“This number may seem small, but the after effects are huge and devastating for those affected,” they wrote in a memo. “The number of individuals and families who are now left to fend for themselves against an unsympathetic housing market demands approval of the tenant protection ordinance now.”
The city’s housing staff cited displacement from February’s Coyote Creek flood as further evidence of the need for stronger renter protections. Rock Springs—a low-income neighborhood of largely immigrant renters—was one of the hardest hit by the disaster.
Most of the tenants were long-term residents who paid below market-rate for apartments covered by the city’s rent control laws, which limit annual rent hikes on older buildings to 5 percent. That amounted to about $900 a month for one-bedroom apartments and $1,100 for two–bedroom units.
For Rock Springs residents displaced by the flood, it has been all but impossible to find new housing in one of the most expensive rental markets in the nation. Of the 170 households relying on city assistance two months after the flood, only 17 found permanent housing. That leaves 90 percent of the households in temporary shelters. Two families that want to return to their homes were slapped with no-cause evictions.
“Without the immediate financial assistance provided by the San Jose flood relief fund, many Rock Springs residents would have been facing homelessness due to the lack of affordable housing available in San Jose,” Morales-Ferrand wrote in her policy memo.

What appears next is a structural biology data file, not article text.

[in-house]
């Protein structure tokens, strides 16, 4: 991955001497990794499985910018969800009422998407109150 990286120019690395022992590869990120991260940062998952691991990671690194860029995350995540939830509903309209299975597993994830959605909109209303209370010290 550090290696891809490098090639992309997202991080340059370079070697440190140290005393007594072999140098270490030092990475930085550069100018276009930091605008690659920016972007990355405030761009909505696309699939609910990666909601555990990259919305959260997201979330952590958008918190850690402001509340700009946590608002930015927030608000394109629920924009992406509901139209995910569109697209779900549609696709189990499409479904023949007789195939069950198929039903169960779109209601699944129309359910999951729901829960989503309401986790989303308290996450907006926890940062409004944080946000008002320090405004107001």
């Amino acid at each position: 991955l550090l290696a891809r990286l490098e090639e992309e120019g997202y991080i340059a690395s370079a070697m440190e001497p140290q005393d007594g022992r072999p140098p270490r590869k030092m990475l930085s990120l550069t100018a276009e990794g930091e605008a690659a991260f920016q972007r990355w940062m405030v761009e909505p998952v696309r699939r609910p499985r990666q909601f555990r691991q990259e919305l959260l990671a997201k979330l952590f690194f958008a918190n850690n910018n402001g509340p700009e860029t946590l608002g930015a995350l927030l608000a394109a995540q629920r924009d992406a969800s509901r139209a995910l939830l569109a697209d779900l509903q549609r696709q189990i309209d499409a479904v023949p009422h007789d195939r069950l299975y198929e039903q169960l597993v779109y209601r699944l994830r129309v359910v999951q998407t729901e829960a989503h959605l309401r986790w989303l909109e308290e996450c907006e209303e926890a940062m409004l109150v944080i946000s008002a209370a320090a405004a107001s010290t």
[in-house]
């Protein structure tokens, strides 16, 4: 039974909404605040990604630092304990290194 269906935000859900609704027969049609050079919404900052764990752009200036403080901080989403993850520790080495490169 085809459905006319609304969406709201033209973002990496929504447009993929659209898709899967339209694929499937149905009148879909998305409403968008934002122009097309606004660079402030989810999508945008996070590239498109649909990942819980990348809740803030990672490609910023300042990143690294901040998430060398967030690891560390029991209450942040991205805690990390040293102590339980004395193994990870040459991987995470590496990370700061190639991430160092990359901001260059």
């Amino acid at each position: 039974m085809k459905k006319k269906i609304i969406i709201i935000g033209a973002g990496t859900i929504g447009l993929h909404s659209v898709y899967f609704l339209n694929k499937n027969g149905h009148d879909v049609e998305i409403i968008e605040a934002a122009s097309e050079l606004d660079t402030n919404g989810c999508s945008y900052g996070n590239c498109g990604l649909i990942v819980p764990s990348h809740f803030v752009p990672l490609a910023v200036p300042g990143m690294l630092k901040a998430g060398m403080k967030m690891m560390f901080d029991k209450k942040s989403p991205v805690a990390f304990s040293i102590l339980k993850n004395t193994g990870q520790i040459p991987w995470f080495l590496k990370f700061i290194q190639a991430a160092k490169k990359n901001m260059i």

She added: “Displacement through evictions destabilize the living situation of renters and have a direct impact on the health of San Jose’s residents by uprooting children from schools, disrupting social ties and networks that are integral to citizens’ welfare and the stability of communities, and create undue hardship for low income residents through additional relocation costs, stress and anxiety, and the threat of homelessness due to the lack of alternative housing.”
In San Jose, about half of all renters pay more than a third of their household income to keep a roof over their heads, according to the city. A quarter of them pay more than half of their income on housing.
Council members Lan Diep, Dev Davis and Johnny Khamis opposed the just cause ordinance last month, citing concerns about market distortions and property rights. In an interview with San Jose Inside, Diep noted that he supported the idea of just cause but would rather wait a year before implementing the policy.